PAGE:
Heat increases in May, raises crops, and flambers the flamboyants.

The hot Egyptian summer in Cairo is more bearable in Upper Egypt thanks to the extreme dryness of the air. This heat, very strong, raises fogs on the shores of the Mediterranean and the Red Sea.

Fall and winter are a long, cold time. It is the best for tourists.


Nature

With the exception of the Nile Zone, the natural vegetation of Egypt is poor. Some grasses such as "drinn" and thorny trees such as acacia, in the bed of wadi (wadis) and dry valleys, are the rare evidence of the plant kingdom in an essentially mineral world.

The absence of continuous plant cover aggravates the thermal differences on the ground, therefore, contributes to accentuate the aridity of these territories.


Geology

From a geological point of view, Egypt as a whole depends on the old crystalline base of the African continent. It is from this bedrock and its granitic inclusions that the Egyptians of the Pharaonic period extracted the materials allowing their temples to brave the millennia. Secondary sediments, Nubian sandstones, cover the base over a large part of its surface. They are themselves surmounted by limestones and nummulitic of Cretaceous age. These limestones were more or less raised and broken by the orogenic movements consecutive to the stretching of the African lithospheric plate. Thus the mountainous massif of Sinai must be considered as an isolated horst between two large tectonic fractures, the Suez gap and that of Aqaba. Yet the Sinai horst has been powerfully raised to the south where its altitude reaches 2637 m at Jebel Moussa, in the Mont-Sainte-Catherine massif, while its reliefs plunge north under sedimentary plateaus, themselves modeled in cuestas.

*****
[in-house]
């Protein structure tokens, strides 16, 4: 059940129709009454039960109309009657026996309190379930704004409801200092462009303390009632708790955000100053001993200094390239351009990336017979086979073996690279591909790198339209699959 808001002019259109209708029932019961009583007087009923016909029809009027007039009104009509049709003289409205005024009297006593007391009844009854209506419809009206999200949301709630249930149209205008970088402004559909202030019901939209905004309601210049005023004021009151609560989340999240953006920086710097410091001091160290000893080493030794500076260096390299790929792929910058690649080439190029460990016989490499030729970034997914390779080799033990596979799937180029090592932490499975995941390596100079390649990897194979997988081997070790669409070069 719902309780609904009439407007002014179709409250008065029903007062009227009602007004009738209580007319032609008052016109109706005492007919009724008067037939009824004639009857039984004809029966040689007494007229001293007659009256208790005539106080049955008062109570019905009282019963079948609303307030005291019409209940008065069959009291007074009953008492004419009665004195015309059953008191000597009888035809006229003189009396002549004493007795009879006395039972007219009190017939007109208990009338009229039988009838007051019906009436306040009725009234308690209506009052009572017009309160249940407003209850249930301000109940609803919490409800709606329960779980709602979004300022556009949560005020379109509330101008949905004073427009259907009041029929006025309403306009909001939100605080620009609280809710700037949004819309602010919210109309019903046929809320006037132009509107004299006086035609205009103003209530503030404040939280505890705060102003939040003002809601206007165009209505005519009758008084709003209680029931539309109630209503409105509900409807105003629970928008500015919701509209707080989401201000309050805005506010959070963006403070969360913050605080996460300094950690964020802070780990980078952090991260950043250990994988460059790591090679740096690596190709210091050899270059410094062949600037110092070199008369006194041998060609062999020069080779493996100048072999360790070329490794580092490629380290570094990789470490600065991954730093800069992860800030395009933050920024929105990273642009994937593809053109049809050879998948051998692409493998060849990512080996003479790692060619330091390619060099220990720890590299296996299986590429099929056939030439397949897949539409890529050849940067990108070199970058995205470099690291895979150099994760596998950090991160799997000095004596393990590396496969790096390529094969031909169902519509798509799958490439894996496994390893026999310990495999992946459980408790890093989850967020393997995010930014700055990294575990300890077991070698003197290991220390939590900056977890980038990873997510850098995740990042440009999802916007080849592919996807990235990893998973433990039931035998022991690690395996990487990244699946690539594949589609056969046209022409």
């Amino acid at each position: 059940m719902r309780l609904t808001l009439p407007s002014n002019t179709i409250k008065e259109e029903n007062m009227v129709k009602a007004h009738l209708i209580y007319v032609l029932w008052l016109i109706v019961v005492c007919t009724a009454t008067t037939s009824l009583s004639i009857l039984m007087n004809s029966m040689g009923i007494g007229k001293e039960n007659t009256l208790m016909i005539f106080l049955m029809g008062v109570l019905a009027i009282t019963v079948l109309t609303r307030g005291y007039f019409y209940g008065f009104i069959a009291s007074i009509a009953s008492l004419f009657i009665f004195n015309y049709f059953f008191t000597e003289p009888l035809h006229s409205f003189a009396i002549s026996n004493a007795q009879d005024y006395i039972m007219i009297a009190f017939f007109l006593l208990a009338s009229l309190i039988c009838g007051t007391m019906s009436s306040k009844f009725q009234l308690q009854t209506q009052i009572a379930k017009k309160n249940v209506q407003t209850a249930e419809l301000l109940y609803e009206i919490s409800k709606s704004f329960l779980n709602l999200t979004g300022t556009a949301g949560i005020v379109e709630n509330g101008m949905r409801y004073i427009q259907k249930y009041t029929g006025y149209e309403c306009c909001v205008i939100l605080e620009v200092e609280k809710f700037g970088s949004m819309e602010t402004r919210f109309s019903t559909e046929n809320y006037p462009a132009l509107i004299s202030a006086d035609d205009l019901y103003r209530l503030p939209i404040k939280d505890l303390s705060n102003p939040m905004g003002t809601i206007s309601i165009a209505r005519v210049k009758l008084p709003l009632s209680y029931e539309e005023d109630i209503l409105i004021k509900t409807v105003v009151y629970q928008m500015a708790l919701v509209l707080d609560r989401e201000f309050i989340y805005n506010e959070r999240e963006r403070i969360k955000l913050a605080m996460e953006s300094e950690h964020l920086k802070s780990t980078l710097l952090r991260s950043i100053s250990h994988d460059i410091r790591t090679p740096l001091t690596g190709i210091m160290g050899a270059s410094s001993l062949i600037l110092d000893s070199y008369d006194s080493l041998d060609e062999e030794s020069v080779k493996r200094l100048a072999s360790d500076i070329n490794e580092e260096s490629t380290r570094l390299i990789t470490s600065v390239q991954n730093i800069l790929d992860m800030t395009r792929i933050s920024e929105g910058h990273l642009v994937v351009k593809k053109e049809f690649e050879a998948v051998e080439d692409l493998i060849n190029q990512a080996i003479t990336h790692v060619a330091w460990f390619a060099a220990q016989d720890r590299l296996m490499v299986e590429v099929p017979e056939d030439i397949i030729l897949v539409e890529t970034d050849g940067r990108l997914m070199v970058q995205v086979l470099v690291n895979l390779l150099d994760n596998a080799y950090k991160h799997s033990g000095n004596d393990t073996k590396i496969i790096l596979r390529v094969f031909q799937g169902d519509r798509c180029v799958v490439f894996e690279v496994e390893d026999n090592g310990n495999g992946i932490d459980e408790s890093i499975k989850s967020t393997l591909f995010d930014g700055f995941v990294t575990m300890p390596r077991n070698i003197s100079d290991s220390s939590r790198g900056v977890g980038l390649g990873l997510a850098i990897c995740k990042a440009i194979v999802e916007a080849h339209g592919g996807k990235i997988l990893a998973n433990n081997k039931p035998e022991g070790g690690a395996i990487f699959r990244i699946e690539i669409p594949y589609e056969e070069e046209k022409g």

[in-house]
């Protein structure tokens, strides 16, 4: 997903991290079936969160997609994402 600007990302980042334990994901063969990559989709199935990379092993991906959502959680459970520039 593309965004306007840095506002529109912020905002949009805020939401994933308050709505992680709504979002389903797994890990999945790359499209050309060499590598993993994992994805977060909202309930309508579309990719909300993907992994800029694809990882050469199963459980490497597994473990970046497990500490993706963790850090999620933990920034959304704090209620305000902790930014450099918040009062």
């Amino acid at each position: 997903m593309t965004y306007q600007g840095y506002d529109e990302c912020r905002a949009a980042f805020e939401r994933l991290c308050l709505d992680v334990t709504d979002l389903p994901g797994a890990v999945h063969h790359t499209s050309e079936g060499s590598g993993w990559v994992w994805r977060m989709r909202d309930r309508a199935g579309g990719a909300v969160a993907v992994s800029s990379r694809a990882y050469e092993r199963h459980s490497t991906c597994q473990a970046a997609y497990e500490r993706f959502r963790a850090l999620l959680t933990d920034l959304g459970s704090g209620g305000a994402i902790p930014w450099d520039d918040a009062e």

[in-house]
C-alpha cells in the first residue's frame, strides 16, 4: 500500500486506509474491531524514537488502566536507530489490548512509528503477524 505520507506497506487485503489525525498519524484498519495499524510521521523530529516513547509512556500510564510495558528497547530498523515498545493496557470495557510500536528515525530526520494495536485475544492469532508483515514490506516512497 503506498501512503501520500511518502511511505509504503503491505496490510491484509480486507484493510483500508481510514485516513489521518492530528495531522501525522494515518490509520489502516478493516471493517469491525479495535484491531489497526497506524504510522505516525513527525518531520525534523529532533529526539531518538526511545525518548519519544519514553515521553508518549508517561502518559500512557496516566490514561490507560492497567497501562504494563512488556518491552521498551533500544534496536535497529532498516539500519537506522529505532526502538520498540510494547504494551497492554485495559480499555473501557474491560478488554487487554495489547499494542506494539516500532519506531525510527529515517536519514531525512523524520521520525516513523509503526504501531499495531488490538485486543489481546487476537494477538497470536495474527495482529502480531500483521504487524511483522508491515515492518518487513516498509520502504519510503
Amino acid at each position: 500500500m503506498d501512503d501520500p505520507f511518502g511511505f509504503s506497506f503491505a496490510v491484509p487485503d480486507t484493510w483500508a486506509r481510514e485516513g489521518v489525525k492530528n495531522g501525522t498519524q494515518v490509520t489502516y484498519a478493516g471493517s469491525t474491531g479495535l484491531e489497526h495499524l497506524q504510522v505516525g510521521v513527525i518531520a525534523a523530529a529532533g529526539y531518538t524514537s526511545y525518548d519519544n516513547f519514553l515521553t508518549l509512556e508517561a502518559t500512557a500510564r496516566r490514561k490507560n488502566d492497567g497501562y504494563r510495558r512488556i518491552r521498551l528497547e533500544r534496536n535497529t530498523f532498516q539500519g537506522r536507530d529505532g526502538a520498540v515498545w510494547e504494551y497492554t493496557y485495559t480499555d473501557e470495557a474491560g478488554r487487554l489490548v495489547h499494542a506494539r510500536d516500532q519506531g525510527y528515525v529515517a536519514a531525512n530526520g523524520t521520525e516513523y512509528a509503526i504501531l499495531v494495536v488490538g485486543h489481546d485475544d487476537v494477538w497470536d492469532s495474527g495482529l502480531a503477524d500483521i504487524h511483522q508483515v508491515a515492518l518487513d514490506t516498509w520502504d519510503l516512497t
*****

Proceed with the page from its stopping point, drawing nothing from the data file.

West of Sinai, the African shield was bulged, then collapsed, forming the Red Sea ditch. From this bulge, only the root remains: on the eastern slope of the moat, its raised foundations rise up to 2,100 m thanks to asymmetrical reliefs sometimes called the Arabian chain.

Still further west, the Libyan plateau spreads its flat horizons to uncertain boundaries where aridity has been aggravated by the gradual burial of water beneath permeable sediments. This desert is one of the few areas of the globe where climatic aridity adds to an aridity of karst origin. A desert quintessence.

In these conditions, it is understandable that the Nile alone is the clearest to the hydrological network of Egypt. Its waters from Equatorial Africa cross Egyptian territory like a strangeness of passage, like a kind of epiphenomenon in the midst of aridity. And we immediately guess the vital role played by this artery for the whole country.

Past Cairo, the great river enters its delta, postglacial construction which continued to progress during the historical period.

Is this an area still expanding? it seems no. The expansion of the Delta now seems blocked. For two reasons. First the underwater soil has a steep declivity and steep slope, difficult to fill. In addition, a strong current sweeps the coastline and scatters the alluvium.

As it stands, the Egyptian territory is logically divided into four zones with obvious boundaries: the Nile valley, the Libyan desert west of it; the Arabian desert between the river and the Red Sea; finally the Sinai Peninsula.

Regions that all have a special appeal and keep assets to promote the development of present-day Egypt.


Rregions

The Nile and its valley

"You created the Nile from the underworld and made it come forth at your pleasure so that men live, you, their Lord!" Declared Pharaoh Akhenaton to the sun god in his magnificent "Hymn to the Sun."